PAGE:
Freeze-Frame – The place for the boys
 	Standing on the site of the new boys home on Roeser Street, I am less than 1 block from 
the Hip Hop Hair & Café.  I can see it over my left shoulder.  Before me is a stucco house that was 
probably built in the 1950’s judging by the size and layout, its front yard scraped clean of 
everything but dirt.  All of the windows and doors have recently been replaced and the framing 
shows through around the windows.  Obviously, the windows have been enlarged from the 
postage stamp size windows that would have been in the house.  Enlarge the windows, let in
 the light and the world around.  Most of the back yard is covered with asphalt as if in anticipation
of 8 to 10 cars parking in the back yard.  Perhaps it is not for cars.  Perhaps the gentleman
 working on the house has plans for basketball hoops for the boys that will live in this house.  
               He is enthusiastic and his voice rings with the hope for the future.  He will bring the 
boys from their current home with the older men and give them a place of their own.  
In contrast to that optimism, around the edge of the site a 6-foot chain link fence gives 
the impression on three sides of a prison compound.  
               The front is free of fence and open to the street behind me.  I can feel the presence 
of the neighborhood as students from a school half a block beyond the Hip Hop Hair & Cafe 
stream by.  In groups of two to four they are engrossed in their conversations, seemingly 
oblivious to the heavy backpacks they carry on their backs.  Required to carry those loads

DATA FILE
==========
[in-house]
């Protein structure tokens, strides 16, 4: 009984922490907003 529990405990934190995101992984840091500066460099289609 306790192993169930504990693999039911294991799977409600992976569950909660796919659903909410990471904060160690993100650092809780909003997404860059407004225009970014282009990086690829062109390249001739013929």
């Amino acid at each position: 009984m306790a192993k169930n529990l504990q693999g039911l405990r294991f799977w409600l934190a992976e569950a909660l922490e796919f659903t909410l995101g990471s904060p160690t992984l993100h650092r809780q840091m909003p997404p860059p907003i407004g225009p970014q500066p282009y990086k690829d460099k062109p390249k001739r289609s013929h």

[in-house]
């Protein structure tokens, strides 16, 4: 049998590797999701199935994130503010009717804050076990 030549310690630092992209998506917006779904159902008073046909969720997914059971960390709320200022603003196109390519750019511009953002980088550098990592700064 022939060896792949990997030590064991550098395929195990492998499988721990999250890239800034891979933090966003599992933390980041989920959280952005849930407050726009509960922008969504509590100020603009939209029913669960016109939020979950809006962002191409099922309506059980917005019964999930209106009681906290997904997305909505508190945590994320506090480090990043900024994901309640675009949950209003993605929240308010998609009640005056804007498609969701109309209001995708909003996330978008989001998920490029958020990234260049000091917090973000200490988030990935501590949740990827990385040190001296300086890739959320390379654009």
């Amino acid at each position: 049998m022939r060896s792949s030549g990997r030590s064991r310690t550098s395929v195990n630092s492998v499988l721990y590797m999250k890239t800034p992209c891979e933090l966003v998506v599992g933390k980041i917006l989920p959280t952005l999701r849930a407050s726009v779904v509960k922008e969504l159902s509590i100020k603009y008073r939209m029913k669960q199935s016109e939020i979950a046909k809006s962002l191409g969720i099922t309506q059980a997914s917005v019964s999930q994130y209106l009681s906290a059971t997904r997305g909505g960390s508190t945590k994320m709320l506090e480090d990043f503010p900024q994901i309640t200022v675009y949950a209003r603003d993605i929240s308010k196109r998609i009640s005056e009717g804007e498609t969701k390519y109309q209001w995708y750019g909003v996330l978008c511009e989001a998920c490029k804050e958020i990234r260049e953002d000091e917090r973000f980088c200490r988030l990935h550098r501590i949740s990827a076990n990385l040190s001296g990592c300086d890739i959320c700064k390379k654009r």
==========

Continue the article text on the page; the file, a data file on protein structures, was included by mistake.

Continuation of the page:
by some employer, they would be considered abused and misused.    
               To the left the neighbors have chosen to bring their chain link fence closer to their house.  
Only 10 feet separate the house and the big gates that signal the limit of their “safe zone.”  
Clothes adorn the top of the fence in front of the house, a strange clothesline born of necessity.  
Beside the fence a car is seen full of possessions, a makeshift storage area for the excess that 
will not fit in the tiny house.  Possessions – many possessions around the yard – clutter to some
 – comfortable living to others – a feeling of being alive, used, lived in – the comfortable fit of an 
old shoe.
               The corner on the other side of the house is bare.  Stripped of its purpose and function 
and now ready to be assigned a new function.  Its chain link fence prevents all from trespassing 
onto this now denuded spot, keeping it pristine until its new function is manifest.  
               My attention goes again the stucco of the white house sitting in wait for the boys.




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